Tuesday’s election: more conservatives all around

Tuesday night was gratifying for conservatives around the country. Politicos were all furiously adding their spin to the polling news in the final weeks, but now that the dust has settled it’s clear that pollsters around the country had underestimated Republican gains nearly everywhere. With an expanded House majority and now a new Senate majority, national Republicans have an exciting opportunity to govern through constructive conservatism.

Here in Washington, the good news continued. Despite a big push by California billionaire Tom Steyer to flip the state Senate, Republicans now hold an outright majority with 25 seats, plus one Democrat who caucuses with them. In the House, Republicans gained at least two seats and possibly a few more, depending on later ballots. The narrowed Democratic majority in the House means Speaker Frank Chopp will have to work with Republicans more.

The Senate staying in conservative hands is especially important. The governor and traditional Democratic allies were crossing their fingers for a Senate takeover. Some critical issues, such as a new transportation package, were essentially dropped last session because some wanted to roll the dice and hope a more liberal Senate would be in place next January. It’s not going to happen.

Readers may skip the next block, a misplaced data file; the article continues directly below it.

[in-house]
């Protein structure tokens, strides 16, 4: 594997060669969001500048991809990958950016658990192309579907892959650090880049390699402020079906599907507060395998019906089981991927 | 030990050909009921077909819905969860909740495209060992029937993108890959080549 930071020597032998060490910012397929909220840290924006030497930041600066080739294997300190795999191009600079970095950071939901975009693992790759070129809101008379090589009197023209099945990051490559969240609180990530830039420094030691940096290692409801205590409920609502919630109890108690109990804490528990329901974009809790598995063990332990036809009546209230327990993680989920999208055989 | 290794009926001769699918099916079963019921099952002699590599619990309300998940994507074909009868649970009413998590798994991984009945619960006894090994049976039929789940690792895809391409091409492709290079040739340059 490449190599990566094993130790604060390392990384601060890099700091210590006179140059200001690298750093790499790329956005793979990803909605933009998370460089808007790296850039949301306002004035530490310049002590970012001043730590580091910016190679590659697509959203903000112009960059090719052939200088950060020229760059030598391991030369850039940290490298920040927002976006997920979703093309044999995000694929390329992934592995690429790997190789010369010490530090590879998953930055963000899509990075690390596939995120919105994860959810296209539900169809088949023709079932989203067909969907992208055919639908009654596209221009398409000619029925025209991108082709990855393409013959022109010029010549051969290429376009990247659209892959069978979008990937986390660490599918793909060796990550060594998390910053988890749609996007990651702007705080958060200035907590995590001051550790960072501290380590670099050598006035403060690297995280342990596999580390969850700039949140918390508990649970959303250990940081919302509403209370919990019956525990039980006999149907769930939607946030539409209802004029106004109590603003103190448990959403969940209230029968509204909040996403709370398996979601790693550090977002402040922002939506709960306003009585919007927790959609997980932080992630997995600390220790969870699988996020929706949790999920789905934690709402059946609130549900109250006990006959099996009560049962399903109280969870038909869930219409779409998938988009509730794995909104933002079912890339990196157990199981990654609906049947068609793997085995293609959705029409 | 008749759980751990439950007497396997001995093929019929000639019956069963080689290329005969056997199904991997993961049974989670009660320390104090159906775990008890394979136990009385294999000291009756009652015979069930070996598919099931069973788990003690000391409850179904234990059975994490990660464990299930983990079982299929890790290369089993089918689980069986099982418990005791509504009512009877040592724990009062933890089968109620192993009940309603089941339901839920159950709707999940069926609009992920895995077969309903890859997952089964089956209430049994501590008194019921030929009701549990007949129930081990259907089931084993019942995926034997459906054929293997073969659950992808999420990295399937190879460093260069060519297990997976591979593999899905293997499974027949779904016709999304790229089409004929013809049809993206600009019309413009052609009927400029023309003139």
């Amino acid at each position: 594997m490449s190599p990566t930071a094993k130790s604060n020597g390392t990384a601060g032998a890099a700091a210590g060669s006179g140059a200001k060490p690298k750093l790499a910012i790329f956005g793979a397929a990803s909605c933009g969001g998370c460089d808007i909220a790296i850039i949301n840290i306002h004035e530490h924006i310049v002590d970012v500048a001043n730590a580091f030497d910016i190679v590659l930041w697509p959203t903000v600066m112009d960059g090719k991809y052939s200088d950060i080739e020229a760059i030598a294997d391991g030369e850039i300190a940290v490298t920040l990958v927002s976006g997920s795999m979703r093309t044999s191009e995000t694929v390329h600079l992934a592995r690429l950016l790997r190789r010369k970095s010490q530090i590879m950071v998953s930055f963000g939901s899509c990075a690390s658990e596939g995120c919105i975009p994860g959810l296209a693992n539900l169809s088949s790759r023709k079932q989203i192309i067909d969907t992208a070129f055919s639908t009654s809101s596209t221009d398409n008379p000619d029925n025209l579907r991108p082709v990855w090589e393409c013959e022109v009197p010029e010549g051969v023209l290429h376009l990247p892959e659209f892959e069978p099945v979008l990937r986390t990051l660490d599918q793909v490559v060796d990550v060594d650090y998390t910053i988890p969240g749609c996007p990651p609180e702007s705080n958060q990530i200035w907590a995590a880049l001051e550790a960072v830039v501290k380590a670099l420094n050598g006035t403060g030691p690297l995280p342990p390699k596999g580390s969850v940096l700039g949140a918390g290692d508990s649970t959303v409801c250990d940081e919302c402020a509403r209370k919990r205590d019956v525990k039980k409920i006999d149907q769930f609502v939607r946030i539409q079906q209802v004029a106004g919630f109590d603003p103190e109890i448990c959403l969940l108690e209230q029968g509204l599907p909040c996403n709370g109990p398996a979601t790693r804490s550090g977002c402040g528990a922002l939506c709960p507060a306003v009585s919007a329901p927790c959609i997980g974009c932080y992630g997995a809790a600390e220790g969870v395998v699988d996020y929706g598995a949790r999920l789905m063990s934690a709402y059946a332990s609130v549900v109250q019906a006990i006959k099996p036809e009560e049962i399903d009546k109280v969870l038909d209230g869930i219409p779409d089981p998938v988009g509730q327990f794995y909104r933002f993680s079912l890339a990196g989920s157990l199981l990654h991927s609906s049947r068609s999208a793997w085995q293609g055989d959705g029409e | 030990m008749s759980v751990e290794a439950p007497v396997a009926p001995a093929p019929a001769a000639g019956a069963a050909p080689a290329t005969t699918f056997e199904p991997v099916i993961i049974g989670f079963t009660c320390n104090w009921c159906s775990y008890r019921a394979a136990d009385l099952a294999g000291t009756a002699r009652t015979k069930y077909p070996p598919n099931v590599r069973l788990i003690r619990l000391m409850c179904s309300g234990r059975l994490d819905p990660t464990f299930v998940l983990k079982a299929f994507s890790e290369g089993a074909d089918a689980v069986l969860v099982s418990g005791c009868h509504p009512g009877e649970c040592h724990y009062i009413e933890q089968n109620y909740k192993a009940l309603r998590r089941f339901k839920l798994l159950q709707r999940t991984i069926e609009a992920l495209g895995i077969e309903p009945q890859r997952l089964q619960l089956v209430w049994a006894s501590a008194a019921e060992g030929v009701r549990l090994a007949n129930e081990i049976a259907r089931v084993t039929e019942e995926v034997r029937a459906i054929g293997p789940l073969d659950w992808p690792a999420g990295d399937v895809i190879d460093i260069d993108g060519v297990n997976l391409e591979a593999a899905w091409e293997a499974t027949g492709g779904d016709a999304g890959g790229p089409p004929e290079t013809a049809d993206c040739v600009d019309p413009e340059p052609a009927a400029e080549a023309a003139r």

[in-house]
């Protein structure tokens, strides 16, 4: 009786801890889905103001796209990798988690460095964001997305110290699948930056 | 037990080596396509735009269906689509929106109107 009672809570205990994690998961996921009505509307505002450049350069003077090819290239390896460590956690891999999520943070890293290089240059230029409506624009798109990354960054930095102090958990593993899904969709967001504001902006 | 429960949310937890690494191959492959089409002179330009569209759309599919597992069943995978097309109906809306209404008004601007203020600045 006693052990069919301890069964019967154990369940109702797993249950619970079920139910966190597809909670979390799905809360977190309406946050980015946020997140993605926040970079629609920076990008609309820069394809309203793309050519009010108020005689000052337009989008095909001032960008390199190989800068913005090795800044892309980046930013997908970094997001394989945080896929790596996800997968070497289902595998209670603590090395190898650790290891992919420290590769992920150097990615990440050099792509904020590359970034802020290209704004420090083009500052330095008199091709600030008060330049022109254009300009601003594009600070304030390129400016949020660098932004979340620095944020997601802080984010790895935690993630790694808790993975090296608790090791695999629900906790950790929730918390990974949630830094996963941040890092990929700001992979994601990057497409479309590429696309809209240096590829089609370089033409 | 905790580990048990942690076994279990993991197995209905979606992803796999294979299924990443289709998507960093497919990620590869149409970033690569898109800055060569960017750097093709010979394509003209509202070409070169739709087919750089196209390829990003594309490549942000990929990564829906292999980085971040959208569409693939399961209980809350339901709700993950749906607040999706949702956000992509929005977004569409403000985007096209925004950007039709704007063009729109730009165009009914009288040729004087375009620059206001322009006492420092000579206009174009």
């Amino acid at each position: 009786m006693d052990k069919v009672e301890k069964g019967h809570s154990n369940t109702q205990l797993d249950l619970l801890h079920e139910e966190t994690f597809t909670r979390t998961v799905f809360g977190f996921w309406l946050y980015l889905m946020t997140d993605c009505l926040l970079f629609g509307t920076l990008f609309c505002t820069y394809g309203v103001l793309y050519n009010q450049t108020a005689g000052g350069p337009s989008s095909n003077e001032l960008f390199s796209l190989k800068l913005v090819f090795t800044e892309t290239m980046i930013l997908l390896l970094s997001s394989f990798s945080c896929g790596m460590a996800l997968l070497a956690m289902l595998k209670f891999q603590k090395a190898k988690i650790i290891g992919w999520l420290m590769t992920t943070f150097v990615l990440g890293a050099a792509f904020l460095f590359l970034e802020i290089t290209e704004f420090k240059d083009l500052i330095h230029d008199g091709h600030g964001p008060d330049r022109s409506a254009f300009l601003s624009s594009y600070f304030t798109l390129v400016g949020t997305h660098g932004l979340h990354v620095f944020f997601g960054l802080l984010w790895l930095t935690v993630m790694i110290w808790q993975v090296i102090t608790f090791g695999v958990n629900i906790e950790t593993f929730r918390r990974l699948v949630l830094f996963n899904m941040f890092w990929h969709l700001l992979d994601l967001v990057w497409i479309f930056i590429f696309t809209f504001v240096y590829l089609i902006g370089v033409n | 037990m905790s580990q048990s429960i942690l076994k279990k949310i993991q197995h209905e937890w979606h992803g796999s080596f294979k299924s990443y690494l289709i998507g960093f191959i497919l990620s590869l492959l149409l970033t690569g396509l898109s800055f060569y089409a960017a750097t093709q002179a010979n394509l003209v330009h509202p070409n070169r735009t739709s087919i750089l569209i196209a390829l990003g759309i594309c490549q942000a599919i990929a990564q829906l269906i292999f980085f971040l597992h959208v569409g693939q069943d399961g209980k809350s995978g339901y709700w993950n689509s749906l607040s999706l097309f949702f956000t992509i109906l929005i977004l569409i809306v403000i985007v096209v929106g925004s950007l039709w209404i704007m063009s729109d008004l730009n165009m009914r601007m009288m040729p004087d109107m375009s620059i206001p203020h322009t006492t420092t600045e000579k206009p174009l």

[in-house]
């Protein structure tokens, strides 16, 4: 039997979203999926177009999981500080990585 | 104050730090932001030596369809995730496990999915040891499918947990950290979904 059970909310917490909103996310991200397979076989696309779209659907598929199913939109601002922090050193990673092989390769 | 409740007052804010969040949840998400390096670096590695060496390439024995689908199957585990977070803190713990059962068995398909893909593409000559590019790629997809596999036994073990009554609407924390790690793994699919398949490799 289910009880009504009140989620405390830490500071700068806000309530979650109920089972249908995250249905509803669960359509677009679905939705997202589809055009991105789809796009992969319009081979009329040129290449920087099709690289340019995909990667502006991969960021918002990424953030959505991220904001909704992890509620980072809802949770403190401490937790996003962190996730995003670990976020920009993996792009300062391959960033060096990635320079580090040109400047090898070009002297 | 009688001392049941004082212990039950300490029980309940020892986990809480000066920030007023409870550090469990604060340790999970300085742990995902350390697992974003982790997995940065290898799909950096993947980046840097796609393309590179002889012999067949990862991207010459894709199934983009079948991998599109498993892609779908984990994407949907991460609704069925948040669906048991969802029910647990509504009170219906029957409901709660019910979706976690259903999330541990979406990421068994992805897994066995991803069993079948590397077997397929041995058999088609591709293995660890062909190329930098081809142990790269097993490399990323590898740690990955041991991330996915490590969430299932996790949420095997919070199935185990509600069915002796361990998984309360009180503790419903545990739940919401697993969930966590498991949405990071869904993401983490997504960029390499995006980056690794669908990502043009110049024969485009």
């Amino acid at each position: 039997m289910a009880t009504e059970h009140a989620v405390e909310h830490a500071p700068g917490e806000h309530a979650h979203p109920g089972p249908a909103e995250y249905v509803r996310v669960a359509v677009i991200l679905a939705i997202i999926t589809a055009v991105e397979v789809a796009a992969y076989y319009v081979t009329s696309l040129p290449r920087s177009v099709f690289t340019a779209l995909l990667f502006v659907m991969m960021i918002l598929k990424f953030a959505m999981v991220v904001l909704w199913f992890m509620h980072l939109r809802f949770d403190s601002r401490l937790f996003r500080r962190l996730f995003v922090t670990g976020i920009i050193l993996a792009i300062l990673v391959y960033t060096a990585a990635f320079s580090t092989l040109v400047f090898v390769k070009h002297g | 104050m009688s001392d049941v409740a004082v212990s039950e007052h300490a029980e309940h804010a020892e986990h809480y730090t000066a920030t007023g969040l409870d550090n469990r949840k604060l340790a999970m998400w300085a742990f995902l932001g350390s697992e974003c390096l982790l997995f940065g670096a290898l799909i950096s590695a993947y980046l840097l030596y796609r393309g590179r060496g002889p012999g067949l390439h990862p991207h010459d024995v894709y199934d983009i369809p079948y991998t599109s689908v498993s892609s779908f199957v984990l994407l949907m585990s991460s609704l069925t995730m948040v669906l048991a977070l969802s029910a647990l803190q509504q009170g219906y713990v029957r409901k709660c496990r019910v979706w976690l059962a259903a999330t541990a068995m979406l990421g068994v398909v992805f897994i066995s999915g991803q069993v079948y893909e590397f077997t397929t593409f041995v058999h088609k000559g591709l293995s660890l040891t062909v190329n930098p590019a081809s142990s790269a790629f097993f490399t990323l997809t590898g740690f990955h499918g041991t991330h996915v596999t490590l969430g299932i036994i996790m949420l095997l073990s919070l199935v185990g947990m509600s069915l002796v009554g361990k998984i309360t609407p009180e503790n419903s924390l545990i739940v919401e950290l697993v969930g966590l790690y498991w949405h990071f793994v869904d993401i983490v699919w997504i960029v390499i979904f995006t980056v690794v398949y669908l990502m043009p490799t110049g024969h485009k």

The Senate majority is the only brake in Olympia on large tax increases. Had the Senate flipped, it would have had profound implications for tax policy, climate legislation, school funding and reform, and transportation. The more closely-divided House also makes tax increases more difficult.

Inevitably, Tuesday’s results will mean a trimming of the sails for some agendas. Legislators next January will tackle how to meet the McCleary education funding decision in the budget, and hopefully come together to pass the transportation package that our state economy needs. Those are big lifts – it’s tough to see how the Legislature can realistically take on much more than that.

One thing the election didn’t change is the need for legislators to work together. With divided government and some truly difficult issues to be decided, no side is going to get everything it wants.

One major challenge left undetermined is the outcome of I-1351. If it passes, lawmakers will need to have some serious discussions about the affordability of that initiative. With a 2/3 vote needed in each chamber to amend it, legislators will need to work together to craft a balanced budget. Tuesday’s House results make that more likely, but it will still be difficult – and necessary.
-Rob McKenna

**I am excited for so many candidates, including many first-time candidates, who won their races this week. Special congratulations go out to my friend Tom Dent, who is the new state representative from Moses Lake. Your hard work paid off, Tom, and Marilyn and I are thrilled for you.

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Rob McKenna
Rob served two terms as Washington’s Attorney General, from 2005 to 2013. He successfully argued three cases before the U.S. Supreme Court and negotiated three of the largest consumer financial protection settlements in national history, all involving mortgage lending and servicing. He is a recognized leader in the development of consumer protections on the internet, in data protection and privacy regulation.